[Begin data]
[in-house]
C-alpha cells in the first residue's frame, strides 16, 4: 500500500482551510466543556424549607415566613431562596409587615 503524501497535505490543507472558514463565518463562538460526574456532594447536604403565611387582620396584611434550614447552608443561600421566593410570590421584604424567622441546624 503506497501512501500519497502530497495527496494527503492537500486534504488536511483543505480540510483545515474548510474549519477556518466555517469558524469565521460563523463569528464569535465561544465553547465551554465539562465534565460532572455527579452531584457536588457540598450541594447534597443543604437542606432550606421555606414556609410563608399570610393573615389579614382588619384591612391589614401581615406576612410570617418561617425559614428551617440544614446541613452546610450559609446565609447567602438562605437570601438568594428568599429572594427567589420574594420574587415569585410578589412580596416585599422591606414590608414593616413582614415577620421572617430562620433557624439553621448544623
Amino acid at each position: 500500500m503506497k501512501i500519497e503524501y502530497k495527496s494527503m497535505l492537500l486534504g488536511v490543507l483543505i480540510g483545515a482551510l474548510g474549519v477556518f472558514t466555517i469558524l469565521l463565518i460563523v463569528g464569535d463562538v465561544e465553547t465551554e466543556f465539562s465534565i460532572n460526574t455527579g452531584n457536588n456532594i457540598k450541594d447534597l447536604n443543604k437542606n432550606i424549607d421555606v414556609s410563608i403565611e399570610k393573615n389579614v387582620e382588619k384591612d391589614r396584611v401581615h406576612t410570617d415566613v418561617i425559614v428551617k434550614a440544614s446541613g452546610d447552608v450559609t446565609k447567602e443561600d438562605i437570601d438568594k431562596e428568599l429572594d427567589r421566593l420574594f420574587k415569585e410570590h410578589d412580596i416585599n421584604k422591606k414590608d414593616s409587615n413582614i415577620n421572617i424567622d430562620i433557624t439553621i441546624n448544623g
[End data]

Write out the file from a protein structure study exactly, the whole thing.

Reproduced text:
[in-house]
C-alpha cells in the first residue's frame, strides 16, 4: 500500500482551510466543556424549607415566613431562596409587615 503524501497535505490543507472558514463565518463562538460526574456532594447536604403565611387582620396584611434550614447552608443561600421566593410570590421584604424567622441546624 503506497501512501500519497502530497495527496494527503492537500486534504488536511483543505480540510483545515474548510474549519477556518466555517469558524469565521460563523463569528464569535465561544465553547465551554465539562465534565460532572455527579452531584457536588457540598450541594447534597443543604437542606432550606421555606414556609410563608399570610393573615389579614382588619384591612391589614401581615406576612410570617418561617425559614428551617440544614446541613452546610450559609446565609447567602438562605437570601438568594428568599429572594427567589420574594420574587415569585410578589412580596416585599422591606414590608414593616413582614415577620421572617430562620433557624439553621448544623
Amino acid at each position: 500500500m503506497k501512501i500519497e503524501y502530497k495527496s494527503m497535505l492537500l486534504g488536511v490543507l483543505i480540510g483545515a482551510l474548510g474549519v477556518f472558514t466555517i469558524l469565521l463565518i460563523v463569528g464569535d463562538v465561544e465553547t465551554e466543556f465539562s465534565i460532572n460526574t455527579g452531584n457536588n456532594i457540598k450541594d447534597l447536604n443543604k437542606n432550606i424549607d421555606v414556609s410563608i403565611e399570610k393573615n389579614v387582620e382588619k384591612d391589614r396584611v401581615h406576612t410570617d415566613v418561617i425559614v428551617k434550614a440544614s446541613g452546610d447552608v450559609t446565609k447567602e443561600d438562605i437570601d438568594k431562596e428568599l429572594d427567589r421566593l420574594f420574587k415569585e410570590h410578589d412580596i416585599n421584604k422591606k414590608d414593616s409587615n413582614i415577620n421572617i424567622d430562620i433557624t439553621i441546624n448544623g